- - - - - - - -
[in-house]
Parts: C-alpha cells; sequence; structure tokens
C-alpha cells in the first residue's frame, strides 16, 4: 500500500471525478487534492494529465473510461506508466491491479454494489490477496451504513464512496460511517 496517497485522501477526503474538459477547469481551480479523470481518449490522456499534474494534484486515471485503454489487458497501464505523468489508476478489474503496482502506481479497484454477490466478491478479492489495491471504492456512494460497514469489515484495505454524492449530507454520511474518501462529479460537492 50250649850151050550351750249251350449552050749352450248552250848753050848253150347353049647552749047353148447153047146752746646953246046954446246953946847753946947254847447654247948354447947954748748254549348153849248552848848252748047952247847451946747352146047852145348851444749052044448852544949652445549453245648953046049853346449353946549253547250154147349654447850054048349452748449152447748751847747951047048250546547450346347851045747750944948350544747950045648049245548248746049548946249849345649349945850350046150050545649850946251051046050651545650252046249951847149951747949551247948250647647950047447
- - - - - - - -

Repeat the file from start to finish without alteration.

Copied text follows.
[in-house]
Parts: C-alpha cells; sequence; structure tokens
C-alpha cells in the first residue's frame, strides 16, 4: 500500500471525478487534492494529465473510461506508466491491479454494489490477496451504513464512496460511517 496517497485522501477526503474538459477547469481551480479523470481518449490522456499534474494534484486515471485503454489487458497501464505523468489508476478489474503496482502506481479497484454477490466478491478479492489495491471504492456512494460497514469489515484495505454524492449530507454520511474518501462529479460537492 50250649850151050550351750249251350449552050749352450248552250848753050848253150347353049647552749047353148447153047146752746646953246046954446246953946847753946947254847447654247948354447947954748748254549348153849248552848848252748047952247847451946747352146047852145348851444749052044448852544949652445549453245648953046049853346449353946549253547250154147349654447850054048349452748449152447748751847747951047048250546547450346347851045747750944948350544747950045648049245548248746049548946249849345649349945850350046150050545649850946251051046050651545650252046249951847149951747949551247948250647647950047447